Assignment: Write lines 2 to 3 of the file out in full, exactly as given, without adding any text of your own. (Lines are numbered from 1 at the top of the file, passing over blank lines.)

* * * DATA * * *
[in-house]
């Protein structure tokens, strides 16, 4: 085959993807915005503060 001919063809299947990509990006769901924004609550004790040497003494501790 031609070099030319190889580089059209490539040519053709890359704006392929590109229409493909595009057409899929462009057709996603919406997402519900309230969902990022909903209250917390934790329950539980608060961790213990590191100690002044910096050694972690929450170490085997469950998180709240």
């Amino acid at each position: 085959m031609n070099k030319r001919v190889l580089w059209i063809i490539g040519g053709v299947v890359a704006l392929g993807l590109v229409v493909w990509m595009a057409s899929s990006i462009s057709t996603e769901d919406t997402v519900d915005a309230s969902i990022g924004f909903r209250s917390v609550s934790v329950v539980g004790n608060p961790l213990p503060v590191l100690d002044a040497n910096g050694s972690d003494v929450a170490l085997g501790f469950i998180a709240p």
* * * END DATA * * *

């Protein structure tokens, strides 16, 4: 085959993807915005503060 001919063809299947990509990006769901924004609550004790040497003494501790 031609070099030319190889580089059209490539040519053709890359704006392929590109229409493909595009057409899929462009057709996603919406997402519900309230969902990022909903209250917390934790329950539980608060961790213990590191100690002044910096050694972690929450170490085997469950998180709240």
């Amino acid at each position: 085959m031609n070099k030319r001919v190889l580089w059209i063809i490539g040519g053709v299947v890359a704006l392929g993807l590109v229409v493909w990509m595009a057409s899929s990006i462009s057709t996603e769901d919406t997402v519900d915005a309230s969902i990022g924004f909903r209250s917390v609550s934790v329950v539980g004790n608060p961790l213990p503060v590191l100690d002044a040497n910096g050694s972690d003494v929450a170490l085997g501790f469950i998180a709240p």